How to repair a windowsill

Updated April 17, 2017

Over time the wood of the windowsill may weaken. It can become cracked, and even begin to break apart. If the condition is too far gone, the windowsill can have the bad wood removed and replaced with new wood. Sometimes, though, a windowsill is in need of lesser repairs. These repairs include nailing, hole repair and repainting.

Determine whether or not the window sill needs to be replaced. If the wood is cracked or rotten, then your best bet is to remove the old wood and replace it. Do this using a claw hammer. Pull up the old sill and dispose of it. Measure the length and the width of the sill. Cut a piece of any hardwood to those measurements. Lay the hardwood in place and secure using plasterboard screws and a drill. Indent the screws slightly.

Tap in any nails that are sticking out. If the sill board is loose, secure it by hammering in a few new nails. Gently tap 2.5 cm (1 inch) nails into the sill in the loose areas. If the small nails don't seem to sink into anything, you may need to use longer screws and the drill.

Use plasterboard filler to fill in any cracks or crevices, holes or scratches that may flaw the sill. Smooth over flaws evenly. Allow the filler to dry.

Sand the sill completely. Sand over the areas of filler to smooth them, and then sand the entire sill surface. This will smooth the sill surface and get it ready to be painted. Once you are done sanding the sill smooth, remove all dust with a damp cloth.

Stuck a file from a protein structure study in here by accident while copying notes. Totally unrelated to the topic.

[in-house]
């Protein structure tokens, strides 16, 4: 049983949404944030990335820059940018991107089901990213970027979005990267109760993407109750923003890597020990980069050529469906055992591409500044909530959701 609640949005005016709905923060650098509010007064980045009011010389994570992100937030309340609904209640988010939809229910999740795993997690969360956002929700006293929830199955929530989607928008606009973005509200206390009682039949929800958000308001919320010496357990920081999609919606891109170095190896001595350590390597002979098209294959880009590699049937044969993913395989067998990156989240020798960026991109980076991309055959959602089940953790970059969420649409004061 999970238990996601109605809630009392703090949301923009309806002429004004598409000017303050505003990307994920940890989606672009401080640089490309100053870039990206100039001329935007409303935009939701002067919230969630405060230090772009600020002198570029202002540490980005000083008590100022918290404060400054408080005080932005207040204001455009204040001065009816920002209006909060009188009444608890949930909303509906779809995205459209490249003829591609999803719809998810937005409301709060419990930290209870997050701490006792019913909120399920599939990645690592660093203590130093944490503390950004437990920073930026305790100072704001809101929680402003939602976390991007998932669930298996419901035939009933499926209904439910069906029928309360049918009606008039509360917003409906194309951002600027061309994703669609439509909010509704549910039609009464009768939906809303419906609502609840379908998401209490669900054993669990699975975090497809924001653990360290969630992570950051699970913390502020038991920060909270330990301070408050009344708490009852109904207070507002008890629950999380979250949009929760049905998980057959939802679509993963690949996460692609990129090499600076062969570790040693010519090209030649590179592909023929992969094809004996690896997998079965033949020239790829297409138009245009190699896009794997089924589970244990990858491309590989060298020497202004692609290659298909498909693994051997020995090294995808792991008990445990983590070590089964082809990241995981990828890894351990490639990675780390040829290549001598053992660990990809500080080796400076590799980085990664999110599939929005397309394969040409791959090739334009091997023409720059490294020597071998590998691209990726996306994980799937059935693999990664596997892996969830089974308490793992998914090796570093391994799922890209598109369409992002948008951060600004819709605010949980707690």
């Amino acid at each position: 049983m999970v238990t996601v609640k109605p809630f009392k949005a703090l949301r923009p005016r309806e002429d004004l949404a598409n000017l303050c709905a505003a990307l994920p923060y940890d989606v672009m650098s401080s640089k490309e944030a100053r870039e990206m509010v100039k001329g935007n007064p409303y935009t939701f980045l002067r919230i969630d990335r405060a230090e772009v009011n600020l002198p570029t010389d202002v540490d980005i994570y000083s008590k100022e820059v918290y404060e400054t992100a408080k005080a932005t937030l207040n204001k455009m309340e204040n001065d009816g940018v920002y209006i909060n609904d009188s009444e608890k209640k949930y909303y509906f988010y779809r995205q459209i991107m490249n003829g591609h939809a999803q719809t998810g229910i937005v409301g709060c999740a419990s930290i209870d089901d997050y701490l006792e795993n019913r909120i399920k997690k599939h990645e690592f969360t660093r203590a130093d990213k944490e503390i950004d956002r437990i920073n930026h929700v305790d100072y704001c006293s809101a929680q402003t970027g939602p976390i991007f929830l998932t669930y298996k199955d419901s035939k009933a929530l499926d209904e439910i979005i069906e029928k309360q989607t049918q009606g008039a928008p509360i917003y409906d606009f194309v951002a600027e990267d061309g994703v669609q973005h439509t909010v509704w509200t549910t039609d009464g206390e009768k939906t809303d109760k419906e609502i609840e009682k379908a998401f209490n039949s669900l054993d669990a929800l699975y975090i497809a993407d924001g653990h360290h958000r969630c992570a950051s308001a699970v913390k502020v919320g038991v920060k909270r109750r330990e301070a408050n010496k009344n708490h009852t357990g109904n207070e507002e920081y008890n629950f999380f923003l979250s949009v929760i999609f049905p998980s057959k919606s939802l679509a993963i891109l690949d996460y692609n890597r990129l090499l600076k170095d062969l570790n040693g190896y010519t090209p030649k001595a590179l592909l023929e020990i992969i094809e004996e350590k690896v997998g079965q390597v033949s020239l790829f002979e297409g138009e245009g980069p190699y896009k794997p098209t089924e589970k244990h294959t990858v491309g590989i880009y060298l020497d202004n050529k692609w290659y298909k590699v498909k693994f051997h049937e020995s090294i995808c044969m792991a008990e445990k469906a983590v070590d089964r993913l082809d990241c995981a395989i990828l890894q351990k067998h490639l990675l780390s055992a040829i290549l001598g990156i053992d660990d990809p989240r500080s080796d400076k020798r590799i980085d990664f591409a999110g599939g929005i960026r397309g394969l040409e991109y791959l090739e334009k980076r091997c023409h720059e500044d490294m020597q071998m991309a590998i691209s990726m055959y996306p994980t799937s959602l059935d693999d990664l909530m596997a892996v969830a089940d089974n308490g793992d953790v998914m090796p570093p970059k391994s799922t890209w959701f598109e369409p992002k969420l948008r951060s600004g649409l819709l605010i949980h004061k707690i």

Use masking tape to tape around the edges of the windowsill. Lay down a painter's tarpaulin or piece of plastic to protect the area beneath from paint. Use a small paint brush to paint the entire surface of the sill. Allow to dry. Repeat. Remove masking tape from the edges. Clean up any mess. Allow windowsill to dry for 24 hours before placing anything on it. Enjoy the fresh new look your old sill has.


Keeping window sills painted helps protect the wood.


Use care and caution when using a drill, a saw or any other power tool to avoid injury.

Things You'll Need

  • Piece of wood cut to fit according to the sills measurements
  • Screws
  • Drill
  • Hammer, claw
  • Small nails
  • Mud, sheet rock compound
  • Paint
  • Paint brush, small
  • Maskng tape
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About the Author

Sincerity Anna has been working online as a content writer since 2004. She specializes in how to articles on parenting, home repair, crafts, sewing, and design. Sincerity Anna has published nearly 400 articles on She has also published many articles on She attended the Institute of Children's Literature.